The arrest of the undisputed king of Spanish football, Angel Maria Villar, was both a shock and unexpected at the same time. A much needed reckoning has begun
When police agents raided the Spanish Football Federation (RFEF) offices first thing in the morning last Tuesday, the public reaction was a blend of shock and inevitability. Everyone and their dog saw some swift legal action coming, although that doesn’t subtract an ounce of gravitas from finally seeing Spanish football’s top brass, Angel María Villar, his son Gorka Villar and one of his Vice-Presidents (Juan Padron) being cuffed and taken into custody.
All three of them are under suspicion of several charges: embezzlement of profits from national team friendlies, and the spreading of cash for favours, particularly in relation to gaining votes from other territorial federations in elections.
Two months ago, Villar was re-elected for his 8th consecutive mandate: since his first election, in 1988, no other candidate has dared to oppose him. Only a handful of challengers have emerged in almost three decades. The last one to bite the dust, Jorge Perez, claimed that Villar’s win in May wasn’t fair and square.
A high-ranking FIFA official was arrested in a fraud investigation relating to Spain’s national team matches https://t.co/boMCFy9SFu
— The New York Times (@nytimes) July 18, 2017
The so-called ‘Operation Soule’ has been ongoing for more than one year, with the investigation currently under wraps as the suspects are interrogated. The tentacles of the conspiracy even reach federations such as the Valencian or Canary Islands ones, where their presidents seem also to be in trouble.
Was this unexpected? Actually, it wasn’t. The list of reports, investigations, books, interviews and sheer evidence pointing towards something fishy inside the RFEF has been piling up year after year, until the garbage was so smelly that there was no other choice than to start cleaning it up.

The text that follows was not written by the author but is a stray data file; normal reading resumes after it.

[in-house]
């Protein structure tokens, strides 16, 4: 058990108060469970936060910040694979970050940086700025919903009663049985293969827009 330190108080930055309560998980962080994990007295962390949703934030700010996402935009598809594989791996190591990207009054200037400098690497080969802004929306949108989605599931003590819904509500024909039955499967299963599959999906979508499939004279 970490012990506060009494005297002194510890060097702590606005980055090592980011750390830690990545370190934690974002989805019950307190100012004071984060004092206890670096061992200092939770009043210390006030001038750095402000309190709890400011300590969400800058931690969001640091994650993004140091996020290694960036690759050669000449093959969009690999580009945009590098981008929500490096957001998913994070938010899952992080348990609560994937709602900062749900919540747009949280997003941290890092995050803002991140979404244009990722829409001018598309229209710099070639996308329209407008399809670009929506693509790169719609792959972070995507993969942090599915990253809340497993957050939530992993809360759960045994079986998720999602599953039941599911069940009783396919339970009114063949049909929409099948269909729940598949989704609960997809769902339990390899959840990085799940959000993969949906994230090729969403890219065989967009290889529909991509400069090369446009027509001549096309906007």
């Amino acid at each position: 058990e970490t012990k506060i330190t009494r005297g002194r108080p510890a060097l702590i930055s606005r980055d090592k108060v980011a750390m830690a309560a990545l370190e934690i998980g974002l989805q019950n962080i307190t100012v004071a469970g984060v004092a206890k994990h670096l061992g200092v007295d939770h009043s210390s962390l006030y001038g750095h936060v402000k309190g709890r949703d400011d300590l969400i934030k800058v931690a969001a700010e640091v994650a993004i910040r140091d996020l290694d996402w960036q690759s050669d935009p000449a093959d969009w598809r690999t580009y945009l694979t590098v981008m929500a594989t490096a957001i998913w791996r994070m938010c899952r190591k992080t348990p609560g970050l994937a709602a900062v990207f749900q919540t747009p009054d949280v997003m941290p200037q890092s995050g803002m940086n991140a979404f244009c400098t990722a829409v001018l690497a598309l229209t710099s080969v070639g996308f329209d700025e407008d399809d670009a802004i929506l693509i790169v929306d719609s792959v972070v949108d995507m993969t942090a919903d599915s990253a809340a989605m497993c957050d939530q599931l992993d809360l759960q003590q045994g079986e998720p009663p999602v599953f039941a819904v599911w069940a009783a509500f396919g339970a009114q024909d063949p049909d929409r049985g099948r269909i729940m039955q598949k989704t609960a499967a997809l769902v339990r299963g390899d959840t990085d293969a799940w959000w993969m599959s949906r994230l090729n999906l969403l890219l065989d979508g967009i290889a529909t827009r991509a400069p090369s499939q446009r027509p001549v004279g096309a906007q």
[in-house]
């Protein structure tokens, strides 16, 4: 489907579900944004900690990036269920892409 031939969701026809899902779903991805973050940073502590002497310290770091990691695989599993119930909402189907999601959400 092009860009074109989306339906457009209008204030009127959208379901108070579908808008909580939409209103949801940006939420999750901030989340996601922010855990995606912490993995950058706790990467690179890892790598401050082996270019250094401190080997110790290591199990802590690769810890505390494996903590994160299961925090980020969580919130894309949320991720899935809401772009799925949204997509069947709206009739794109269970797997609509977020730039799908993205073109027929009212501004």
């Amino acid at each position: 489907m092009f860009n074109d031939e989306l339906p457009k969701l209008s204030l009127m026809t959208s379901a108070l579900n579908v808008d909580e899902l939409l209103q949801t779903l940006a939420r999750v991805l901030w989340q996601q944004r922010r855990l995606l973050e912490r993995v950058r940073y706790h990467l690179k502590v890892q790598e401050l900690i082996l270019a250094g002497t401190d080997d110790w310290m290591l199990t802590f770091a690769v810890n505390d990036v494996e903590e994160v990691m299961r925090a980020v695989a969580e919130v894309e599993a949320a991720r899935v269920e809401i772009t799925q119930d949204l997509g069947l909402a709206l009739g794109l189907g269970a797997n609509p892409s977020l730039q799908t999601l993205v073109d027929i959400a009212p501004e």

All the evidence stacked against him never stopped Villar from securing his position in the chair; however, once large sums of money entered the picture, Spanish authorities weren’t so indulgent and things have become sticky for the former Athletic de Bilbao player.
While the investigation goes on, the ripples are affecting all of the football-related areas in the country. Javier Tebas, president of La Liga, Villar’s nemesis for many years and probably the happiest man on Earth last Tuesday, simply stated that the arrest was “nothing new”. “I’ve been telling you everything that I think of him for a decade now”, he added. In a curious case of irony finding a way to shine, Tebas has his own problems with the law, as tax authorities are investigating one of his businesses for a reportedly defrauded quantity of €5 million.
— AS English (@English_AS) July 19, 2017
The power struggle between Tebas and Villar has dragged Spanish football through the mud over the last couple of years, achieving the impressive feat of both destroying the goodwill and prestige earned by the national team (which is slowly being rebuilt by Julen Lopetegui after two consecutive failures in the World Cup 2014 and Euro 2016) and relegating La Liga to a third wheel behind the Premier League and Bundesliga steamrollers, more exciting on the pitch, with wealth coming from TV rights more evenly distributed and overall better structured and organized.
While chaos and uncertainty overshadow the RFEF’s inner workings, only once thing remains clear: the wheel has begun turning, and nothing seems to be able to stop it. In a process that has been eternally postponed for years, it’s about time to start pulling things out from under the rug and see just how big and how far the ugly mittens of corruption reach into the Spanish game.
As a coda to all of this, a throwback to an earlier piece denouncing just how awful La Liga’s calendar draw and organization system are. In the wake of Villar’s arrest, the whole draw was put into jeopardy as the RFEF decided to call off the clubs and presidents meeting that had to take place on the morning of July 20th, minutes before the calendar was made official.
La Liga wasn’t ready to back down (after all, learning about your season schedule less than one month before the actual season begins is infamous enough) and threatened to carry on with the draw anyway, even if they had to do it behind closed doors. Now *that* would have been reassuring and squeaky clean, right?
At the end of the day, both parties decided to push back the date 24 hours and the event will take place on Friday July 21st. An example that shows just how things work under here: with bickering and petty pissing-contests on the surface while corruption, shady businesses and a rotten system reigns underneath.